As coaches of young sports people you will have much knowledge and ability in your chosen sport and yet still may find there is a missing link in gaining the success you feel your club or team deserve. Whilst support at the elite end of competition may be world class, the potential stars of the future often struggle for help or remain hidden. Ensuring that sports people at all levels are equipped with the skills, knowledge and emotional strength to cope with competition is the challenge and focus of The Mental Muscle Company. For the very first time The Mental Muscle Company has created an all inclusive package of interventions that will support your great work with your young sportspeople. This will enable them to manage their emotions more effectively and hence allow them to separate themselves from the average performers.



We’re keen to here from you about what would make the most difference to your coaching (don’t just say money, we already know that one). If you have ideas about how our service can help you, then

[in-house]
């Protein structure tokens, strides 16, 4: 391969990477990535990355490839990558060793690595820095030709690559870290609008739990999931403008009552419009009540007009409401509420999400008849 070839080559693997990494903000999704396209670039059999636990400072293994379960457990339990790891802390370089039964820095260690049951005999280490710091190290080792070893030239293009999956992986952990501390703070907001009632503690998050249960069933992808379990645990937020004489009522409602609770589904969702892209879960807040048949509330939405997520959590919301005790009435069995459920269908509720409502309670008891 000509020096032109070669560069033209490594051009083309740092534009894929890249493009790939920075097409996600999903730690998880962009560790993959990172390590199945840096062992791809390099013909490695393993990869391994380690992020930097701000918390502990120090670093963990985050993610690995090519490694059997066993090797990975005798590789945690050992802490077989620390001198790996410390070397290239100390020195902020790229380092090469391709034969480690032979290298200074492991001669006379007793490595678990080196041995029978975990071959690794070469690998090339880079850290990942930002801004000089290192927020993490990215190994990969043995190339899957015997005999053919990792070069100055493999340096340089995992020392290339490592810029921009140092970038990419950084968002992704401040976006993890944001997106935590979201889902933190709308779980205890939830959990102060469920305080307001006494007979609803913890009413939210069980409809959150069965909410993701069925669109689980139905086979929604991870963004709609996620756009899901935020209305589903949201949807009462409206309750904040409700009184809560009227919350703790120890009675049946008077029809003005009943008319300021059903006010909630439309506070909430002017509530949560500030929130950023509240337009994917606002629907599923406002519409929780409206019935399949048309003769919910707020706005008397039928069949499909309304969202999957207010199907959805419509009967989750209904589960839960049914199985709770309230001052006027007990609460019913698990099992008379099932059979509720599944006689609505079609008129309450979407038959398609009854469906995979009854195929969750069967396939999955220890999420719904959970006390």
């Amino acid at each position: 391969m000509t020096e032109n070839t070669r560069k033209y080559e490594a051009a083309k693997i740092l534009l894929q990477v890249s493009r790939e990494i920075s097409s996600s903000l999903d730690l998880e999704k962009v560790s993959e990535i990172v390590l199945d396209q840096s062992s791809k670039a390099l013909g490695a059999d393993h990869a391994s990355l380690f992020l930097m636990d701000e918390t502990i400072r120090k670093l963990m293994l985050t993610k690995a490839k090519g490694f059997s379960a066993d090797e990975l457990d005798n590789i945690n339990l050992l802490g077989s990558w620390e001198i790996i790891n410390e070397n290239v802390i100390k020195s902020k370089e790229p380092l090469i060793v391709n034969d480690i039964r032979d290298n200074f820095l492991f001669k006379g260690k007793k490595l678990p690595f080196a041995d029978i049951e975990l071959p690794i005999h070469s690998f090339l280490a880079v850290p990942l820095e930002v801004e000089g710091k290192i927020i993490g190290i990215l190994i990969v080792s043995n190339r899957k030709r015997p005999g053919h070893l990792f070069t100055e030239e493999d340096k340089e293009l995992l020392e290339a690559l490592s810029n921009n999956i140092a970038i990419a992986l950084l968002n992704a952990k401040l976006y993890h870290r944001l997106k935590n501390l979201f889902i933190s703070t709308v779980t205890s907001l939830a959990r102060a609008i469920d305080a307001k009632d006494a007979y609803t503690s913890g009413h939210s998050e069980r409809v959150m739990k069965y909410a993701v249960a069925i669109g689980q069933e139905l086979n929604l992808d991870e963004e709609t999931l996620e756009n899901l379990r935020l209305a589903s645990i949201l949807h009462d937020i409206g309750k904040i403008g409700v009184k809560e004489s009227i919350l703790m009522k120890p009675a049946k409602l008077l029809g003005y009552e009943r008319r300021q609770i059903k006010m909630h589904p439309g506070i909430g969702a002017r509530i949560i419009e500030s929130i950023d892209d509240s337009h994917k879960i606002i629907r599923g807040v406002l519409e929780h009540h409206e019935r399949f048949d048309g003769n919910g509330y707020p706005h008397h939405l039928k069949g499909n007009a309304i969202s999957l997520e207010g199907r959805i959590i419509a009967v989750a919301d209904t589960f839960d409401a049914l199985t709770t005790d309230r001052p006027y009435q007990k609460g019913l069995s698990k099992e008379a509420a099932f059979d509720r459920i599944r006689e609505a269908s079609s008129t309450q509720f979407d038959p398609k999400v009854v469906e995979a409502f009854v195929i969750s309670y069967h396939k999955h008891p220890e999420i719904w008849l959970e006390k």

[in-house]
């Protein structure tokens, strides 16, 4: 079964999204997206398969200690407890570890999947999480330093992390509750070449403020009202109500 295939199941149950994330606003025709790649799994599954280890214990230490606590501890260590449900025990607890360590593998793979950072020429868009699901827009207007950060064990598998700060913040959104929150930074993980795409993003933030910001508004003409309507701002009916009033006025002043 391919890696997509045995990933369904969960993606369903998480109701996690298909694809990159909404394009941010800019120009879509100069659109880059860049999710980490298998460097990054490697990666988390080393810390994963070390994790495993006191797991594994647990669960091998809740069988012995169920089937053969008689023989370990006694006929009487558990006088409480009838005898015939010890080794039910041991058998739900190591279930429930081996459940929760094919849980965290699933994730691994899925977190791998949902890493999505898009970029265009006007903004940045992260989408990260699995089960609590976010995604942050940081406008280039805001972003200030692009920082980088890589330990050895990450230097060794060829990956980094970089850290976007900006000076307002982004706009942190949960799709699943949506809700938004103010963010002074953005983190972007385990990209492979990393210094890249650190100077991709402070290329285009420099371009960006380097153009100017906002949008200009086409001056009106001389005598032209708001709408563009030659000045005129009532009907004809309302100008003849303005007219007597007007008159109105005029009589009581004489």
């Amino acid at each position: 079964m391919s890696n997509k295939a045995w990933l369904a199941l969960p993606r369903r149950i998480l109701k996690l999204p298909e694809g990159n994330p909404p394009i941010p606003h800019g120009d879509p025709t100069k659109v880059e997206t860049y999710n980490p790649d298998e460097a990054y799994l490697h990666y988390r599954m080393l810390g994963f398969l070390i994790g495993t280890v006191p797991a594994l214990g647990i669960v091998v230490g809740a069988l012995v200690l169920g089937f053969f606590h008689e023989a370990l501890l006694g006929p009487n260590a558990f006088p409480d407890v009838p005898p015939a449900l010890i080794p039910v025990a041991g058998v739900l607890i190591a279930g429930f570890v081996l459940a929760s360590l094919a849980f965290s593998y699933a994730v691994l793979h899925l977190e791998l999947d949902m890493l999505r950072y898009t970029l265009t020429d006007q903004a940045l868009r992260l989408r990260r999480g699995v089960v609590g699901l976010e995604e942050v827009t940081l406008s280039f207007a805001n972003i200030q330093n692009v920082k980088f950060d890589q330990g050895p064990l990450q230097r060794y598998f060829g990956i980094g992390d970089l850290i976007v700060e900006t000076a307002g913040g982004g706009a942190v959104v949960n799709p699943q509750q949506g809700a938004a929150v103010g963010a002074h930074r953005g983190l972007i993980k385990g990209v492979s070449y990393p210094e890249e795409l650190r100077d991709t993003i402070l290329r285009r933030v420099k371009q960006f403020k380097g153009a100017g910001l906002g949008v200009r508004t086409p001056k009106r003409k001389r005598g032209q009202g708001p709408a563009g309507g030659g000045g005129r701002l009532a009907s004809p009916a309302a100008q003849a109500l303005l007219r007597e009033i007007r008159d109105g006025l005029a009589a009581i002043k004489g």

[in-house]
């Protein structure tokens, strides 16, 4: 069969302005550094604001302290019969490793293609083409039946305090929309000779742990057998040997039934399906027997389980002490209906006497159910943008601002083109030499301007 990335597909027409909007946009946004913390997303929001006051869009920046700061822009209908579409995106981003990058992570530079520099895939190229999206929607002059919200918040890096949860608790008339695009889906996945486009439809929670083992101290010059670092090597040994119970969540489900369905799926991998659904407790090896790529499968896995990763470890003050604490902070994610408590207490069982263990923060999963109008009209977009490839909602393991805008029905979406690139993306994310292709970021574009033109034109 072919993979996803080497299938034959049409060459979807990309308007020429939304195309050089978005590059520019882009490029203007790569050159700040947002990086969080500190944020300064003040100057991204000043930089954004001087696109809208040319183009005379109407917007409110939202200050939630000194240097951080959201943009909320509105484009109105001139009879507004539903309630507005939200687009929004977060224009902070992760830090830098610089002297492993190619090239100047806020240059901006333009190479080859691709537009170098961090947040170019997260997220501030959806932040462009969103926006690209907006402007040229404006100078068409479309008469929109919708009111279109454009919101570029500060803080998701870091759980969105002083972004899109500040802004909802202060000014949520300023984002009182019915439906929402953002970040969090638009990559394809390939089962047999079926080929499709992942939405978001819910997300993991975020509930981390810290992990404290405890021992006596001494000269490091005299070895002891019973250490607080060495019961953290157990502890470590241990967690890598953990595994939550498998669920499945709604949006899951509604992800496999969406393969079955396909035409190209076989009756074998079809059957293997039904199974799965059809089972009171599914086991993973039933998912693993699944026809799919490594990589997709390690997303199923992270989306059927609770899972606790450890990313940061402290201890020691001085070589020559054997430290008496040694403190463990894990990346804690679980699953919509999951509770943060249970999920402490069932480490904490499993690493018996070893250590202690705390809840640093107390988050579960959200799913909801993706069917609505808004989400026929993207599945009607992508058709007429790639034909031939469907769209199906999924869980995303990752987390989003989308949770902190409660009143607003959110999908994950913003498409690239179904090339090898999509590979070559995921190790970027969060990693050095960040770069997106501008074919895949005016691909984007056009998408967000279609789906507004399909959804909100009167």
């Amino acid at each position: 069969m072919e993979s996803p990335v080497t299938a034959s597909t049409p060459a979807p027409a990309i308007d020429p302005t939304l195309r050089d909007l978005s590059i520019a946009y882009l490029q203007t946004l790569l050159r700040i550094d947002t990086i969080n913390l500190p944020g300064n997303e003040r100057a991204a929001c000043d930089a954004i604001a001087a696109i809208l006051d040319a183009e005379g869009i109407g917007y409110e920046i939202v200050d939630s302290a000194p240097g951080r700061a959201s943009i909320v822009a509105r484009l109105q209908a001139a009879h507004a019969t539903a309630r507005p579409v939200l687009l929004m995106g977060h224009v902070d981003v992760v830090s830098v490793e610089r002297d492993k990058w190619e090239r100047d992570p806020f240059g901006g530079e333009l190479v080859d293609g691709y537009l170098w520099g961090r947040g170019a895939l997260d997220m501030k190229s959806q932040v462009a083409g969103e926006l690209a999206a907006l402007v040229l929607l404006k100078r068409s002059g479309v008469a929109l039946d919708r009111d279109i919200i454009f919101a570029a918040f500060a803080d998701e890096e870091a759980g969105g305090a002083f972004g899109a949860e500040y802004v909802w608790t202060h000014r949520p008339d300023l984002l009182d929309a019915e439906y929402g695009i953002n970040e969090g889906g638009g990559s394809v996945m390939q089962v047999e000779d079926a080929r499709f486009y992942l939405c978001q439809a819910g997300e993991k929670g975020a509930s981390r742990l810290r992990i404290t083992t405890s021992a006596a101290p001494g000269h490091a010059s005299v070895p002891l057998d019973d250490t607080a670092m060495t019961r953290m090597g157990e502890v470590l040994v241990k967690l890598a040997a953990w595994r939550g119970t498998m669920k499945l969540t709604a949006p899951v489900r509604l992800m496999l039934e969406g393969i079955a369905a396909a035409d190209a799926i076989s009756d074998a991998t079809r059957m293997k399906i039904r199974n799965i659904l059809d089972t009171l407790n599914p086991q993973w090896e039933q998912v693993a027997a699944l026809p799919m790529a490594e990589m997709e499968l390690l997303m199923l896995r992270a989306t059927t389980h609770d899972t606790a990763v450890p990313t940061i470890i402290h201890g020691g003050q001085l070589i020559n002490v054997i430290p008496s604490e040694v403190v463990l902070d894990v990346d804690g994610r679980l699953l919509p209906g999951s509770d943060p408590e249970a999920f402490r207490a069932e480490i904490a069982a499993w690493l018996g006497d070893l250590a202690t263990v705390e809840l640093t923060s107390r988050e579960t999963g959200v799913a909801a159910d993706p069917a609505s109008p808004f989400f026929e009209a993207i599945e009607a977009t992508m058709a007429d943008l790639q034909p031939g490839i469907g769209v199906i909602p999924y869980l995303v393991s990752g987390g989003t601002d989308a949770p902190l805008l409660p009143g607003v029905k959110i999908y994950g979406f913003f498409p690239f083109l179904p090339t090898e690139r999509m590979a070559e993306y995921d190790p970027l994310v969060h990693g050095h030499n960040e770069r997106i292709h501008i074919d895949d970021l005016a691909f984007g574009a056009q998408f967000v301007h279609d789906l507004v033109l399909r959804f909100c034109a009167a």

Clare H ic PE @c ks larehic ks @Coa chingH PE12 Jun IOW c more! ouldn’t Is agree would o wish more coach , so m females sports uch to #UKc offe oachin gsumm r it

we’d love to hear your thoughts. Equally, if you’d like to submit an article (300 - 1000 words), then send it in. We’re connected in all the usual ways, but equally feel free to pick up the phone or approach us at one of our many coach development events.

d ckay eze an Viv Ma ed with Bre msey o olv from R I’m inv e rides rides in ik b C CT C e ster CT and fa pton - can w m a h t u So a link? share

In2Cricket COACH EDUCATION MONTH 2013 @£15 per course @hampshirecb #cricketfamily @cricketschool

October 2013 Wendy Lawson Autism Workshops The Passionate Mind: How people with autism learn Tuesday 8 October 2013 10am – 2pm Alton Maltings Centre (GU34 1DT) Cost ranges from £7 - £15 per person

Loving the video on @SportHIOW front page of the website shiow.htm inspiring - you event got @CoachingHIOW CJ active!

Wendy Lawson Autism Workshops Understanding challenging behaviour of children with Autism Spectrum Tuesday 8 October 2013 6.30pm – 10pm Alton Maltings Centre (GU34 1DT) Cost ranges from £7 - £15 per person